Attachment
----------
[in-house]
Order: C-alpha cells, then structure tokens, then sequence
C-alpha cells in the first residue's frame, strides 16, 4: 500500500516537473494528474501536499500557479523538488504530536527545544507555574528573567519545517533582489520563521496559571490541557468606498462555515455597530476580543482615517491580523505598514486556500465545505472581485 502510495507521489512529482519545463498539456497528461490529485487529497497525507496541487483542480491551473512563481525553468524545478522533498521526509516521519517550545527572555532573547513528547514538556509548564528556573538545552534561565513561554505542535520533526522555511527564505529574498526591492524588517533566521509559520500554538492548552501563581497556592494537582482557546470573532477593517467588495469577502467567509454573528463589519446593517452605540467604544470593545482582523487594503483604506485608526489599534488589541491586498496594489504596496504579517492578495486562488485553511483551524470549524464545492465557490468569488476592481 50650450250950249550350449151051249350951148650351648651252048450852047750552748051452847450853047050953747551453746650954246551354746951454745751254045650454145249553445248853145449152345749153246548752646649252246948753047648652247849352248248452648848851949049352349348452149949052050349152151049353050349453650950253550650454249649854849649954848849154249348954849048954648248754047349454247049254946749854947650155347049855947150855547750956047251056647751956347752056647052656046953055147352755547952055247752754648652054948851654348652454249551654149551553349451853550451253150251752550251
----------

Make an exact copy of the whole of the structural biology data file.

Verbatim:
[in-house]
Order: C-alpha cells, then structure tokens, then sequence
C-alpha cells in the first residue's frame, strides 16, 4: 500500500516537473494528474501536499500557479523538488504530536527545544507555574528573567519545517533582489520563521496559571490541557468606498462555515455597530476580543482615517491580523505598514486556500465545505472581485 502510495507521489512529482519545463498539456497528461490529485487529497497525507496541487483542480491551473512563481525553468524545478522533498521526509516521519517550545527572555532573547513528547514538556509548564528556573538545552534561565513561554505542535520533526522555511527564505529574498526591492524588517533566521509559520500554538492548552501563581497556592494537582482557546470573532477593517467588495469577502467567509454573528463589519446593517452605540467604544470593545482582523487594503483604506485608526489599534488589541491586498496594489504596496504579517492578495486562488485553511483551524470549524464545492465557490468569488476592481 50650450250950249550350449151051249350951148650351648651252048450852047750552748051452847450853047050953747551453746650954246551354746951454745751254045650454145249553445248853145449152345749153246548752646649252246948753047648652247849352248248452648848851949049352349348452149949052050349152151049353050349453650950253550650454249649854849649954848849154249348954849048954648248754047349454247049254946749854947650155347049855947150855547750956047251056647751956347752056647052656046953055147352755547952055247752754648652054948851654348652454249551654149551553349451853550451253150251752550251